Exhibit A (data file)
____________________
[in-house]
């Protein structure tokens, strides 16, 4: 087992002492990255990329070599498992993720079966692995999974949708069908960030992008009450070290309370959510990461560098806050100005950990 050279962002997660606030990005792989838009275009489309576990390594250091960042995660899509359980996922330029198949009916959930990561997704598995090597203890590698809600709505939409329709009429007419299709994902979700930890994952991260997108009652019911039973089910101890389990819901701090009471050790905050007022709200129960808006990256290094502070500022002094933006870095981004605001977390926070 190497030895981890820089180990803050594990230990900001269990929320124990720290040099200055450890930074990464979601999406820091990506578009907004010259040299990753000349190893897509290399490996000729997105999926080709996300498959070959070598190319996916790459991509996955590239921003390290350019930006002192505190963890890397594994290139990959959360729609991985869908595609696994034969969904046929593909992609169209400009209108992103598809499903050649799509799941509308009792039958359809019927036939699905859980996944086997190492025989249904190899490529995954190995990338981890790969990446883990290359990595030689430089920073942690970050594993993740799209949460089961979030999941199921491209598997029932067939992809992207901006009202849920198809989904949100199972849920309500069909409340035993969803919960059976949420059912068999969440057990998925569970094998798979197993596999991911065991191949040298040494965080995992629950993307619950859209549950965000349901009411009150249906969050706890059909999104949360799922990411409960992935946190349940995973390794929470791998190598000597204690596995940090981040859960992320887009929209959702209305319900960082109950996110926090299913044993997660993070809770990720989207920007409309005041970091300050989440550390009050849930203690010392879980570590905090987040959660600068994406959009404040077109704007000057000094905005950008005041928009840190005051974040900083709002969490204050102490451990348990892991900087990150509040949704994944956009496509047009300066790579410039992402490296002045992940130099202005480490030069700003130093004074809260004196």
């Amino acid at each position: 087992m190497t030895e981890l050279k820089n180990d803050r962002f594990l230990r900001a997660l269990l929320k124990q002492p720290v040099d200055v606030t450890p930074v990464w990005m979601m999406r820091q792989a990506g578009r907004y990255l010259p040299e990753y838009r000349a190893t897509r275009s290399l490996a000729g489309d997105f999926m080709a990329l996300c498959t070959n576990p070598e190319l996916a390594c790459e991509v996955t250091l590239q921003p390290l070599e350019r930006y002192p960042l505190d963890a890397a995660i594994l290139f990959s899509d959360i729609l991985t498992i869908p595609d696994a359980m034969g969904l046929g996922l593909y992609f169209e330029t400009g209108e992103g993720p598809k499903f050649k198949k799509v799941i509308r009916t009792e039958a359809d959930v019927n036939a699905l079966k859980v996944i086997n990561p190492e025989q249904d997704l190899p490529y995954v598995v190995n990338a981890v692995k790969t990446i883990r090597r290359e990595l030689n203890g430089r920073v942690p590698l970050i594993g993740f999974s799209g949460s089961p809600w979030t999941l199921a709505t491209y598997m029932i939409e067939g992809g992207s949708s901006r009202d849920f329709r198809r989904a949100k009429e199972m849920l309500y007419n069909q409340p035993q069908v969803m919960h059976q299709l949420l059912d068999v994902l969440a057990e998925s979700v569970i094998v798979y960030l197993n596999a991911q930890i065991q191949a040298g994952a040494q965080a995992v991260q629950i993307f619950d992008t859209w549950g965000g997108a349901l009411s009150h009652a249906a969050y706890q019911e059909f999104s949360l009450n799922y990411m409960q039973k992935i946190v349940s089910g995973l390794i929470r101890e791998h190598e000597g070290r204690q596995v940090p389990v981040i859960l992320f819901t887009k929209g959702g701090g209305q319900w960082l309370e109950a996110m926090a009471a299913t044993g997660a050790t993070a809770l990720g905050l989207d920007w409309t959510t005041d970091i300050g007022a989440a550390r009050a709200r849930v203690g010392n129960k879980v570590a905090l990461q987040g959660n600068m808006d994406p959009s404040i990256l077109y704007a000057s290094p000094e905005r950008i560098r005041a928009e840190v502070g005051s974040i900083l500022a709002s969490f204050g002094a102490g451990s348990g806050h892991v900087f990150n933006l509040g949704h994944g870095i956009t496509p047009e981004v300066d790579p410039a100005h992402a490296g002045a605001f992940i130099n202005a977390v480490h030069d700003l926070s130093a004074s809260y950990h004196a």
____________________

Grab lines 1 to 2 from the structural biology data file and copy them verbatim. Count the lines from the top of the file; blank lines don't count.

[in-house]
């Protein structure tokens, strides 16, 4: 087992002492990255990329070599498992993720079966692995999974949708069908960030992008009450070290309370959510990461560098806050100005950990 050279962002997660606030990005792989838009275009489309576990390594250091960042995660899509359980996922330029198949009916959930990561997704598995090597203890590698809600709505939409329709009429007419299709994902979700930890994952991260997108009652019911039973089910101890389990819901701090009471050790905050007022709200129960808006990256290094502070500022002094933006870095981004605001977390926070 190497030895981890820089180990803050594990230990900001269990929320124990720290040099200055450890930074990464979601999406820091990506578009907004010259040299990753000349190893897509290399490996000729997105999926080709996300498959070959070598190319996916790459991509996955590239921003390290350019930006002192505190963890890397594994290139990959959360729609991985869908595609696994034969969904046929593909992609169209400009209108992103598809499903050649799509799941509308009792039958359809019927036939699905859980996944086997190492025989249904190899490529995954190995990338981890790969990446883990290359990595030689430089920073942690970050594993993740799209949460089961979030999941199921491209598997029932067939992809992207901006009202849920198809989904949100199972849920309500069909409340035993969803919960059976949420059912068999969440057990998925569970094998798979197993596999991911065991191949040298040494965080995992629950993307619950859209549950965000349901009411009150249906969050706890059909999104949360799922990411409960992935946190349940995973390794929470791998190598000597204690596995940090981040859960992320887009929209959702209305319900960082109950996110926090299913044993997660993070809770990720989207920007409309005041970091300050989440550390009050849930203690010392879980570590905090987040959660600068994406959009404040077109704007000057000094905005950008005041928009840190005051974040900083709002969490204050102490451990348990892991900087990150509040949704994944956009496509047009300066790579410039992402490296002045992940130099202005480490030069700003130093004074809260004196």